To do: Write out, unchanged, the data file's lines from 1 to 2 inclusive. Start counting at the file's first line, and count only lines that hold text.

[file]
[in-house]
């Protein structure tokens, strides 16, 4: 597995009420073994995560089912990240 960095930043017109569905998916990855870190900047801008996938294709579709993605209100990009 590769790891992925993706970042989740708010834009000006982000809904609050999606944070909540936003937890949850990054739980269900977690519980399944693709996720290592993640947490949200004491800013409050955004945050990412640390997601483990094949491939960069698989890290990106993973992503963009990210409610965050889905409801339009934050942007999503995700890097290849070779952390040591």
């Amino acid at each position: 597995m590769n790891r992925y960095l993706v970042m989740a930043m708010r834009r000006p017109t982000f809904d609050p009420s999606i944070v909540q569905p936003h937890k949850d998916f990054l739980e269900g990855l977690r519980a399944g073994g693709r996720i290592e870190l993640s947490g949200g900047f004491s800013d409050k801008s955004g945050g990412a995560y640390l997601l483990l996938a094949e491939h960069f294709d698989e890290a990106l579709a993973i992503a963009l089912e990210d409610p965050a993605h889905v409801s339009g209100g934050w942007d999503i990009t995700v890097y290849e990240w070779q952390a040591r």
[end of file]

[in-house]
């Protein structure tokens, strides 16, 4: 597995009420073994995560089912990240 960095930043017109569905998916990855870190900047801008996938294709579709993605209100990009 590769790891992925993706970042989740708010834009000006982000809904609050999606944070909540936003937890949850990054739980269900977690519980399944693709996720290592993640947490949200004491800013409050955004945050990412640390997601483990094949491939960069698989890290990106993973992503963009990210409610965050889905409801339009934050942007999503995700890097290849070779952390040591």